The First Lady of Syria at Harvard


 America is notorious for its policies concerning our region, but it is also a great country with many achievements, among its greatest, in my opinion, is its educational system. This statement comes from someone with first hand experience with the Syrian, French and British educational systems.

Allowing that American universities are the best in the world, among them Harvard ranks at the very top, and the Harvard Business School is the jewel of the Harvard crown. To this school the brightest students go to study business theory and practices, and it was to this school that I headed with my family last week. The reason behind the visit could not have been more exciting: the students have elected Syria to be their theme of study and research. For a whole month they have researched the newly emerging business environment in Syria, and the initiatives taken by various civil societies and NGOs. On April 29, at 8 am, the students of Professor Robert Eccles started discussing one major project undertaken by NGOs in Syria; that of establishing a children’s educational park in Damascus in the now vacant old grounds of the Damascus International Exhibition.

And who was the invited guest from Syria chosen to discuss the whole project? None other than Syrian First Lady Asma al-Assad.

 At 8:30 am (sharp), a video-conference with the first lady was set up. Beginning the conference with icebreakers, the first lady told the students about a student’s delegation from Harvard that met with her a fortnight earlier. For the following 90 minutes, the first lady, from her office in Damascus, my husband and I in the auditorium at Harvard, and a number of invited guests followed a fascinating discussion and analysis of the children’s educational park project presented by the students. The discussion highlighted any potential problems, dissected all aspects of the project management, debated the possible cultural misunderstandings among the various stake holders of the project, and wondered about possibilities and expectations upon the completion of the project.

 Following the discussion, Assad gave her own reflections on what the students had presented, and reminded them that this project is a unique experiment in developmental education that is arguably unparalleled around the world. She was friendly, passionate, candid, and straightforward, her attitude completely down-to-earth and non-ceremonial. Within minutes, it was apparent to my husband and I that she had won the hearts and minds of some of the brightest students on the planet.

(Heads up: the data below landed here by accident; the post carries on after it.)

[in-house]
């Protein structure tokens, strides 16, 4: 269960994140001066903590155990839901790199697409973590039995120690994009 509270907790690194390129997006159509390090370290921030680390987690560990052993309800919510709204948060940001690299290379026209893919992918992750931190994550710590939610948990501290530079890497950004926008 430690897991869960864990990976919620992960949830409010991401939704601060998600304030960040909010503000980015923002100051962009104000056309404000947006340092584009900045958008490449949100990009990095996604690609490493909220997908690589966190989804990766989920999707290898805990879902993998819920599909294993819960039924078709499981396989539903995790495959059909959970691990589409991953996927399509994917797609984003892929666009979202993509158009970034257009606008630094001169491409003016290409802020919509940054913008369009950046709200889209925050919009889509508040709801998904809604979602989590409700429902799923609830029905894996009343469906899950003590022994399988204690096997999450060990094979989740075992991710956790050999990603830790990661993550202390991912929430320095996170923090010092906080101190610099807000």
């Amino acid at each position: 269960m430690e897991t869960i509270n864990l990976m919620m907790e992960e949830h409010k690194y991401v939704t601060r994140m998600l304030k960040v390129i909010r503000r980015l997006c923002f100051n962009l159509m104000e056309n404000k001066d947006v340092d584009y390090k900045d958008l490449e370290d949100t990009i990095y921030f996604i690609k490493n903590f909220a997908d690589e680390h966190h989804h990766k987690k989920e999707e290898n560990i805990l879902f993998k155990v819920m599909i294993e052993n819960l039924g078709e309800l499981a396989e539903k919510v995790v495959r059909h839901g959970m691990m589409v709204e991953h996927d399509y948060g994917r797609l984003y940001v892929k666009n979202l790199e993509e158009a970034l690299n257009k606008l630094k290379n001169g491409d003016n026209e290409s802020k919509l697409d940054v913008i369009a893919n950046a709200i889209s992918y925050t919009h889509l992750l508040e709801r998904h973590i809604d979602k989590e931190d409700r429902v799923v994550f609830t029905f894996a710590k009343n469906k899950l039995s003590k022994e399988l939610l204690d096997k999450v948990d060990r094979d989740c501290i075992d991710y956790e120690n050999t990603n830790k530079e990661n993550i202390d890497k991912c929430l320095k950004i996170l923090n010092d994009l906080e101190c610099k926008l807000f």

After presenting her views on the previous discussion, she addressed questions and shared with the students her thoughts before ending the video-conference by inviting two students from Harvard, to come to Syria as interns and spend a time working on the ground with the project’s team. The response from the students to this invitation was so enthusiastic, eventually it was agreed to allow nine students to come instead of the originally intended two. By midday, the video-conference with the first lady was over, but my husband and I stayed for the rest of the day, continuing the discussions with the students and professors, and expanding on subjects other than the children’s educational park. However, the highlight of the day was definitely the absolutely fabulous encounter between the Harvard students and Asma al-Assad, which went a long way in improving and confirming the image of Syria as a splendidly rich and complex country that invariably captures the imagination of those who care to know a little about it.

 By Rafif Al-Sayed, Created 06/09/2008 - 11:43

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